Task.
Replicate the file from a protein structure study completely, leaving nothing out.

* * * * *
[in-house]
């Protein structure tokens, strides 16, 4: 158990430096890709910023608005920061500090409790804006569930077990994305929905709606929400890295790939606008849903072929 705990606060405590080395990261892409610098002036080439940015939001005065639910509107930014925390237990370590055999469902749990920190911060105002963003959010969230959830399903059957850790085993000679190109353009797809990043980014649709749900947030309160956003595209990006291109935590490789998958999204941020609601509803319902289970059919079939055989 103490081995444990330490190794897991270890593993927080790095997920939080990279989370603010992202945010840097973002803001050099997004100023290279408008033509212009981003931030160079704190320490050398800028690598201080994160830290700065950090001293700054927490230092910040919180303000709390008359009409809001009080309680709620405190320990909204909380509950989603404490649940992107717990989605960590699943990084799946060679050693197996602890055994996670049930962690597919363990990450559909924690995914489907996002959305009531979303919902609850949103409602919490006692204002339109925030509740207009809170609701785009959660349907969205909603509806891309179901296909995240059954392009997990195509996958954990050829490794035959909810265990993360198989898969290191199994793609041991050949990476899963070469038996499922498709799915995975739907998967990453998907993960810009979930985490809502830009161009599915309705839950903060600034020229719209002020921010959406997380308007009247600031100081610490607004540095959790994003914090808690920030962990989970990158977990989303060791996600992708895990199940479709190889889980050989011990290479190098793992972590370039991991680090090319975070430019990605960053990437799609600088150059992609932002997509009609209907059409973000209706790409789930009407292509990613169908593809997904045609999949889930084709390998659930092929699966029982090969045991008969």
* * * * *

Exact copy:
[in-house]
């Protein structure tokens, strides 16, 4: 158990430096890709910023608005920061500090409790804006569930077990994305929905709606929400890295790939606008849903072929 705990606060405590080395990261892409610098002036080439940015939001005065639910509107930014925390237990370590055999469902749990920190911060105002963003959010969230959830399903059957850790085993000679190109353009797809990043980014649709749900947030309160956003595209990006291109935590490789998958999204941020609601509803319902289970059919079939055989 103490081995444990330490190794897991270890593993927080790095997920939080990279989370603010992202945010840097973002803001050099997004100023290279408008033509212009981003931030160079704190320490050398800028690598201080994160830290700065950090001293700054927490230092910040919180303000709390008359009409809001009080309680709620405190320990909204909380509950989603404490649940992107717990989605960590699943990084799946060679050693197996602890055994996670049930962690597919363990990450559909924690995914489907996002959305009531979303919902609850949103409602919490006692204002339109925030509740207009809170609701785009959660349907969205909603509806891309179901296909995240059954392009997990195509996958954990050829490794035959909810265990993360198989898969290191199994793609041991050949990476899963070469038996499922498709799915995975739907998967990453998907993960810009979930985490809502830009161009599915309705839950903060600034020229719209002020921010959406997380308007009247600031100081610490607004540095959790994003914090808690920030962990989970990158977990989303060791996600992708895990199940479709190889889980050989011990290479190098793992972590370039991991680090090319975070430019990605960053990437799609600088150059992609932002997509009609209907059409973000209706790409789930009407292509990613169908593809997904045609999949889930084709390998659930092929699966029982090969045991008969």